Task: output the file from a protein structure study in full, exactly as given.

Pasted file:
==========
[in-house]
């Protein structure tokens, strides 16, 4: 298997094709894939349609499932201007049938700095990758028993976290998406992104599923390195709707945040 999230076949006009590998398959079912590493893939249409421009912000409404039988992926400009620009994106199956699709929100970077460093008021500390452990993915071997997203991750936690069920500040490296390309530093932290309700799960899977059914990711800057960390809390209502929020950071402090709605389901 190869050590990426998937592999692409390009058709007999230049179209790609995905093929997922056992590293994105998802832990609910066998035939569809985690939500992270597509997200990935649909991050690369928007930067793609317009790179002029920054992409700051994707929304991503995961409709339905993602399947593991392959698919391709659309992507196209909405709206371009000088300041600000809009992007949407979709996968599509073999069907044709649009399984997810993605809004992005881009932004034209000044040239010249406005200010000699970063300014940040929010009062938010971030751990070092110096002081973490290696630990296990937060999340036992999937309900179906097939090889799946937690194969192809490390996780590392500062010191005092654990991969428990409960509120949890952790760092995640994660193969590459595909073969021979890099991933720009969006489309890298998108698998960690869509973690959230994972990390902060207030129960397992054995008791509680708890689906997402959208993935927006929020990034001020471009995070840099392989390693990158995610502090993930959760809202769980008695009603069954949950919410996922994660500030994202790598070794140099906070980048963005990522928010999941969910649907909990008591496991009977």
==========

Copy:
[in-house]
């Protein structure tokens, strides 16, 4: 298997094709894939349609499932201007049938700095990758028993976290998406992104599923390195709707945040 999230076949006009590998398959079912590493893939249409421009912000409404039988992926400009620009994106199956699709929100970077460093008021500390452990993915071997997203991750936690069920500040490296390309530093932290309700799960899977059914990711800057960390809390209502929020950071402090709605389901 190869050590990426998937592999692409390009058709007999230049179209790609995905093929997922056992590293994105998802832990609910066998035939569809985690939500992270597509997200990935649909991050690369928007930067793609317009790179002029920054992409700051994707929304991503995961409709339905993602399947593991392959698919391709659309992507196209909405709206371009000088300041600000809009992007949407979709996968599509073999069907044709649009399984997810993605809004992005881009932004034209000044040239010249406005200010000699970063300014940040929010009062938010971030751990070092110096002081973490290696630990296990937060999340036992999937309900179906097939090889799946937690194969192809490390996780590392500062010191005092654990991969428990409960509120949890952790760092995640994660193969590459595909073969021979890099991933720009969006489309890298998108698998960690869509973690959230994972990390902060207030129960397992054995008791509680708890689906997402959208993935927006929020990034001020471009995070840099392989390693990158995610502090993930959760809202769980008695009603069954949950919410996922994660500030994202790598070794140099906070980048963005990522928010999941969910649907909990008591496991009977």